Social Media & Democracy
This week on Facebook: The world is rapidly changing and there is no doubt that social media has a part to play in this change where global technology has made social media an integral part of most peoples lives. However, just because the technology provides access to world events and opinions it doesn’t mean that all social media users are informed. Although homophily¹ may lead to some form of cohesion between social media users there is a danger that is less obvious and more sinister, the ability to subvert social media and threaten democracy itself.
In last week’s article I wrote about Ethics and the Law with reference to the Paradise Papers exposé by the International Consortium of Investigative Journalists (ICIJ). Researching online material for this and other posts reveals how the homophily of social networks divides them and makes them vulnerable to subversion. This subversion is seen as being not just commercial but as a threat to the democratic process, opening the floodgates to political manipulation and rule by vociferous social media homophily.
The image below is linked to an article with the sub title ‘Digitised Homophily on Social Media’. The main title of the article asks if filter bubbles and echo chambers’ are a threat to democracy? The threats most social media users ignore is that of their complacency and their indifference regarding freedom of expression, something that is assumed to apply across all social media platforms. A complacency and indifference that is not shared by those who would subvert it for their own self interest.
The threat to democracy introduced by the use of social media is real in its intent, not only by those that wish to destabilise democracy and seek to manipulate it for their own political purposes, but also by those pursuing a commercial self interest. The greatest danger to democracy — if it is to have any value at all — comes from those who profess to support its principles. Principles that the overt and covert actions of those professing support for democracy belie. Actions of self interest that have little to do with democracy but are made in anticipation of either political or commercial gain and often both.
Eli Pariser on TED explain’s just how much influence the social media has over our lives and how quickly social media’s influence has developed as a threat to democracy itself.
Monday — Social Media and Democracy: The internet and the rise of social media has changed the terms of the free speech debate worldwide. There has always been bad information, propaganda, and disinformation deliberately put out to affect political outcomes. The traditional free speech defense has been the marketplace of ideas: if there is bad information, the solution is not to censor or regulate it, but to put out good information, which will eventually counter the bad. More information is always better. But it’s not clear that this strategy works so well in the internet age, when thousands of bots and trolls can amplify the bad messages without anyone knowing.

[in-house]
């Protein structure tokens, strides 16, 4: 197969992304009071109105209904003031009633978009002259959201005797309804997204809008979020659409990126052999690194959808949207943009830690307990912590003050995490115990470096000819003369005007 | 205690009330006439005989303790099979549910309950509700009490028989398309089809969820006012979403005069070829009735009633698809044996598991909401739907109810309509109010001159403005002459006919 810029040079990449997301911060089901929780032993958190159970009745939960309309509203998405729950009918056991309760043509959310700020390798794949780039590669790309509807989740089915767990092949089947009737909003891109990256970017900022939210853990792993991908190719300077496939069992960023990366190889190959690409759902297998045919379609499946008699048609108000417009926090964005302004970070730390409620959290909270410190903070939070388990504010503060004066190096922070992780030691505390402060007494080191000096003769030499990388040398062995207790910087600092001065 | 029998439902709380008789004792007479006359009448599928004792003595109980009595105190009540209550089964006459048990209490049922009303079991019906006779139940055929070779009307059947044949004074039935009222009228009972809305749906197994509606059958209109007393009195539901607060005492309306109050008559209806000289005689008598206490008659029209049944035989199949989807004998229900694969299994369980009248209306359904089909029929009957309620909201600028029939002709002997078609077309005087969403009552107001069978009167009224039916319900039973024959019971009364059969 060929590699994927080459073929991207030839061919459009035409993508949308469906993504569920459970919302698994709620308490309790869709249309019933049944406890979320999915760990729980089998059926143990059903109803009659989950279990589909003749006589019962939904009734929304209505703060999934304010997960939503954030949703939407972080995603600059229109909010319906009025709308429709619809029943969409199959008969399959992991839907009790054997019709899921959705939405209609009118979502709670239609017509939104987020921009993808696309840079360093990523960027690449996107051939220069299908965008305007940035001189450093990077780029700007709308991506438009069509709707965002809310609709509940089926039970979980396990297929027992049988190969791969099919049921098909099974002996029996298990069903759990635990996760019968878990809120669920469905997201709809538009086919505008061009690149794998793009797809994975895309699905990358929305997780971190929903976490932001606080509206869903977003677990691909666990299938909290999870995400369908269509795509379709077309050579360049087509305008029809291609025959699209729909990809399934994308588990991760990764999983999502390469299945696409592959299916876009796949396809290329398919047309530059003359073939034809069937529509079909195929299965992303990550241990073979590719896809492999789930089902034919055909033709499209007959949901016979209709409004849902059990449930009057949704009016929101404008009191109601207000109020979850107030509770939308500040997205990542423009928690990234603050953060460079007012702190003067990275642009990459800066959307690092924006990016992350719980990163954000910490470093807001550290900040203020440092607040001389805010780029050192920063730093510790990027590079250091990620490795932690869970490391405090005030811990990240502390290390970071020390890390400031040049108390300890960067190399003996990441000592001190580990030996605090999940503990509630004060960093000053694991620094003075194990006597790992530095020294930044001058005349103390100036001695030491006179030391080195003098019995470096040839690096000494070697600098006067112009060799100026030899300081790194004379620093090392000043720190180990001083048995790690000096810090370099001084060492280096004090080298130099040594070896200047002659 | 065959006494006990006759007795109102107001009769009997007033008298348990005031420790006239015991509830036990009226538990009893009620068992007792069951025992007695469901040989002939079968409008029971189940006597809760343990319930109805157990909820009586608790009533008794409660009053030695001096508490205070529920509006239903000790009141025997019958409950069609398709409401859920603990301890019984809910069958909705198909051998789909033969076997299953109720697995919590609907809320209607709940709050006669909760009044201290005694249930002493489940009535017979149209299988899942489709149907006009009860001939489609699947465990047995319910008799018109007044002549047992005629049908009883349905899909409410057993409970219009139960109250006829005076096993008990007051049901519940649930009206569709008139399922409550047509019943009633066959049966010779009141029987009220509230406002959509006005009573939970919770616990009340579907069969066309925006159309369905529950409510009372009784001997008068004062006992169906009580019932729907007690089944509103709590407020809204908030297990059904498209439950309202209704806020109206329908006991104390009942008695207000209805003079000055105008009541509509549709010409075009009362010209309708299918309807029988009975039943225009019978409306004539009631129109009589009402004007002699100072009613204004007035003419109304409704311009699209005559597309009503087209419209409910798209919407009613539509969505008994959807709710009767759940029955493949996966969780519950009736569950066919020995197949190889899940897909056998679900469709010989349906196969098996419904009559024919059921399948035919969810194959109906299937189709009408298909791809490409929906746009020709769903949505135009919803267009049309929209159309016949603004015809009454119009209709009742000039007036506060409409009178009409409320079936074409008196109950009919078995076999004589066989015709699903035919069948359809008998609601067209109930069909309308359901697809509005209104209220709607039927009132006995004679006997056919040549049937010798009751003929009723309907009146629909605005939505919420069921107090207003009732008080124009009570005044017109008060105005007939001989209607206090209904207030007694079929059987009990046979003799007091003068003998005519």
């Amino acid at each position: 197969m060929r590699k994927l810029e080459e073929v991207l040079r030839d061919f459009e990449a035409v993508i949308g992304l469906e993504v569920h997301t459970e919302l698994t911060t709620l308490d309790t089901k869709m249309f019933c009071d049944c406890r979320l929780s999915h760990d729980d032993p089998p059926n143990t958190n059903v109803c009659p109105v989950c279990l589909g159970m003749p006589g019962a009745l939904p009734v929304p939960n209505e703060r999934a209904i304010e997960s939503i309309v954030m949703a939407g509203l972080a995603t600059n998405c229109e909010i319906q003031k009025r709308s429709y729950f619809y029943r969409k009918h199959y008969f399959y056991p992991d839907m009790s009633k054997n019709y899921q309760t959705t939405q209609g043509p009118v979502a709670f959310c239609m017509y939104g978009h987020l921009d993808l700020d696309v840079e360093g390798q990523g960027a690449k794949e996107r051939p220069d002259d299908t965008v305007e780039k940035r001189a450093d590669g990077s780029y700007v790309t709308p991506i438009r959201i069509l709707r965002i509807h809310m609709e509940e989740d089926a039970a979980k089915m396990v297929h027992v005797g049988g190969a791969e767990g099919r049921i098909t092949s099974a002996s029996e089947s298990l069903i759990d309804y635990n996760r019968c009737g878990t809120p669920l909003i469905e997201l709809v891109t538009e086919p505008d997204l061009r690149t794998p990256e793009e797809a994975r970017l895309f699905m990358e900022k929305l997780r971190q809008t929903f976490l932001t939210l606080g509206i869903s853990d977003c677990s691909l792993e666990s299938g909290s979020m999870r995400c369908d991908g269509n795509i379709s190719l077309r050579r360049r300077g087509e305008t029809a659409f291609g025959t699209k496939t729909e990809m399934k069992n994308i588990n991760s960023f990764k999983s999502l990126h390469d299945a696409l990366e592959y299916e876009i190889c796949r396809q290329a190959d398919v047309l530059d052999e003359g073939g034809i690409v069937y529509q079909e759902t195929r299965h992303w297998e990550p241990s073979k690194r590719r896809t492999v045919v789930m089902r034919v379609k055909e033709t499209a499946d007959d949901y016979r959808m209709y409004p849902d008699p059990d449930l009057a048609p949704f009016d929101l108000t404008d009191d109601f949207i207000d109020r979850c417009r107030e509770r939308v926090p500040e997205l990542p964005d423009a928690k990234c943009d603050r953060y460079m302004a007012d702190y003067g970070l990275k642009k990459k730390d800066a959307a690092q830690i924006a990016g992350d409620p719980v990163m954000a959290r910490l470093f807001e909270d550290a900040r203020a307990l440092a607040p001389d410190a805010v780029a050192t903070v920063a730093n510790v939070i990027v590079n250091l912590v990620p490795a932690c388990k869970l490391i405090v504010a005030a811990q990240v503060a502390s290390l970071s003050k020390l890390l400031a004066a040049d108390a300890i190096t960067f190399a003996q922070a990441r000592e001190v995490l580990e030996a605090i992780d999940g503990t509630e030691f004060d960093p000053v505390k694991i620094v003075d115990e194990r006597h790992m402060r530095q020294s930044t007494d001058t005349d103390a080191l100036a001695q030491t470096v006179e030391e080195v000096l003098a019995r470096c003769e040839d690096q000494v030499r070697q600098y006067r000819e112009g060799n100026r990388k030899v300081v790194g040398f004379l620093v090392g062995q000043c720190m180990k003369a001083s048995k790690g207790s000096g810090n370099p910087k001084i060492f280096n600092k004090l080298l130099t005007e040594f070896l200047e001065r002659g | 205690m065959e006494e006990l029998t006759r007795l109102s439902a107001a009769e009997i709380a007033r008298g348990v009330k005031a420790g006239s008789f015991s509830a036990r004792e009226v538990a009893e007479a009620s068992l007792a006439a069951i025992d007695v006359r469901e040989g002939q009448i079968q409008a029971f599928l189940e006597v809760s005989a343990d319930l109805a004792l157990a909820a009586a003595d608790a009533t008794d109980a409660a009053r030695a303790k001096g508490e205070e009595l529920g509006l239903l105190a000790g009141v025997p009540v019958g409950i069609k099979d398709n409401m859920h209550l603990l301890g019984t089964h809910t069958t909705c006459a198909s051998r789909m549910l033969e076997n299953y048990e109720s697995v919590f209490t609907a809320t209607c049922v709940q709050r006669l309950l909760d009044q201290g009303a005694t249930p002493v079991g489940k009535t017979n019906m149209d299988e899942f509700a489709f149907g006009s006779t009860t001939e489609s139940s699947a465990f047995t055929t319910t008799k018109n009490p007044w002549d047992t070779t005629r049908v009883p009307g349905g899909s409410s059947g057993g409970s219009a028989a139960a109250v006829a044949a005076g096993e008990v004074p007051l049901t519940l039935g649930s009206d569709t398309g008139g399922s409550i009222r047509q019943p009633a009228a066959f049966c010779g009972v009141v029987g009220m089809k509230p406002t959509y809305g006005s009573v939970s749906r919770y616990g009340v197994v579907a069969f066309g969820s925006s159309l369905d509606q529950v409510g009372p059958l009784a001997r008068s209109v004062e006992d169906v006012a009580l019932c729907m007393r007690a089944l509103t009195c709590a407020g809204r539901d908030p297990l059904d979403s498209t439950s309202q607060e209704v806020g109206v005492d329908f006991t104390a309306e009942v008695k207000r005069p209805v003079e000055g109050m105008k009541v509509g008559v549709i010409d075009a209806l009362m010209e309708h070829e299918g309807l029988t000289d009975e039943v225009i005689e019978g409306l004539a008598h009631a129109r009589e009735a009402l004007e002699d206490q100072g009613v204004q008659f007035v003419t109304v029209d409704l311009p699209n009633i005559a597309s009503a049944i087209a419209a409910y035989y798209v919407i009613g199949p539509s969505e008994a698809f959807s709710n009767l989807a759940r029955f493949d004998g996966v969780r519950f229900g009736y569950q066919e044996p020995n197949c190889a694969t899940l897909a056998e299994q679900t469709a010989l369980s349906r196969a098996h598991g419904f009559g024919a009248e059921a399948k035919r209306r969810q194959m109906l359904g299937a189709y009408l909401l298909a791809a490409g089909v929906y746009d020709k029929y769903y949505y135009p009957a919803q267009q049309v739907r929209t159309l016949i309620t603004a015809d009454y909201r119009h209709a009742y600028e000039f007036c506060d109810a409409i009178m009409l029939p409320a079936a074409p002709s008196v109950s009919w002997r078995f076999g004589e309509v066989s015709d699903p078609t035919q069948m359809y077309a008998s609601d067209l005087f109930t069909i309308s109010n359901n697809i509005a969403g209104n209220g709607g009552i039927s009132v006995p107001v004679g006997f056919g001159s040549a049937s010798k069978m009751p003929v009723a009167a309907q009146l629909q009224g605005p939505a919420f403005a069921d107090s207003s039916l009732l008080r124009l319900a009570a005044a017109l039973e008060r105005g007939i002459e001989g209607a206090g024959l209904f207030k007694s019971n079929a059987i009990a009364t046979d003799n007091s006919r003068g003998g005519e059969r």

Tuesday — Do social media threaten democracy? In a liberal democracy, nobody gets exactly what he wants, but everyone broadly has the freedom to lead the life he chooses. However, without decent information, civility and conciliation, societies resolve their differences by resorting to coercion.
Wednesday — Can Social Media Undermine Democracy? It remains to be seen how social media can be used to enlist popular support for policies vital to a nation’s common good but which would impose costs on politically powerful segments of the population.
Thursday — Is Social Media Killing Democracy? Platforms like Twitter and Facebook now provide a structure for our political lives. We’ve always relied on many kinds of sources for our political news and information. Family, friends, news organizations, charismatic politicians certainly predate the internet. But whereas those are sources of information, social media now provides the structure for political conversation. And the problem is that these technologies permit too much fake news, encourage our herding instincts, and aren’t expected to provide public goods.
Friday — How social media is crippling democracy, and why we seem powerless to stop it: We are now living in the information age, and we’re all victims of Technology Augmented Autism. We all have tiny little attention spans, and we consume news by information snacking.
¹Birds Of A Feather — Homophily In Social Networks (pdf): Homophily is the principle that a contact between similar people occurs at a higher rate than among dissimilar people. The pervasive fact of homophily means that cultural, behavioural, genetic, or material information that flows through networks will tend to be localized. Homophily implies that distance in terms of social characteristics translates into network distance, the number of relationships through which a piece of information must travel to connect two individuals.
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